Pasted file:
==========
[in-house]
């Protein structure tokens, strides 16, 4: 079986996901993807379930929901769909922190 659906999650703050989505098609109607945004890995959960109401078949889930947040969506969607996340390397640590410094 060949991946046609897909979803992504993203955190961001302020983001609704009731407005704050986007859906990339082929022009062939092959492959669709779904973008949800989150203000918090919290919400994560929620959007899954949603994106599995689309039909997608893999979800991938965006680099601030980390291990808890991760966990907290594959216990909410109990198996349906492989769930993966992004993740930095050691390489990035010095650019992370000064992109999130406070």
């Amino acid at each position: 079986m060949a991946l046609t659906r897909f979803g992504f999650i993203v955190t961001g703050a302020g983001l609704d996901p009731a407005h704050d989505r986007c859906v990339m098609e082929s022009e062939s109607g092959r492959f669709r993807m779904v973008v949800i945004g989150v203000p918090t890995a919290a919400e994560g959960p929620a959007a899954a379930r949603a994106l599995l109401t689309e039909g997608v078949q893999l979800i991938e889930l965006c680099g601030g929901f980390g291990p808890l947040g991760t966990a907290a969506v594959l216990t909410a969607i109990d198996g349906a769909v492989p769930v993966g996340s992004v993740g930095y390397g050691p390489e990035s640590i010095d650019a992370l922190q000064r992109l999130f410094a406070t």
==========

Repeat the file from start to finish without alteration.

[in-house]
């Protein structure tokens, strides 16, 4: 079986996901993807379930929901769909922190 659906999650703050989505098609109607945004890995959960109401078949889930947040969506969607996340390397640590410094 060949991946046609897909979803992504993203955190961001302020983001609704009731407005704050986007859906990339082929022009062939092959492959669709779904973008949800989150203000918090919290919400994560929620959007899954949603994106599995689309039909997608893999979800991938965006680099601030980390291990808890991760966990907290594959216990909410109990198996349906492989769930993966992004993740930095050691390489990035010095650019992370000064992109999130406070």
């Amino acid at each position: 079986m060949a991946l046609t659906r897909f979803g992504f999650i993203v955190t961001g703050a302020g983001l609704d996901p009731a407005h704050d989505r986007c859906v990339m098609e082929s022009e062939s109607g092959r492959f669709r993807m779904v973008v949800i945004g989150v203000p918090t890995a919290a919400e994560g959960p929620a959007a899954a379930r949603a994106l599995l109401t689309e039909g997608v078949q893999l979800i991938e889930l965006c680099g601030g929901f980390g291990p808890l947040g991760t966990a907290a969506v594959l216990t909410a969607i109990d198996g349906a769909v492989p769930v993966g996340s992004v993740g930095y390397g050691p390489e990035s640590i010095d650019a992370l922190q000064r992109l999130f410094a406070t």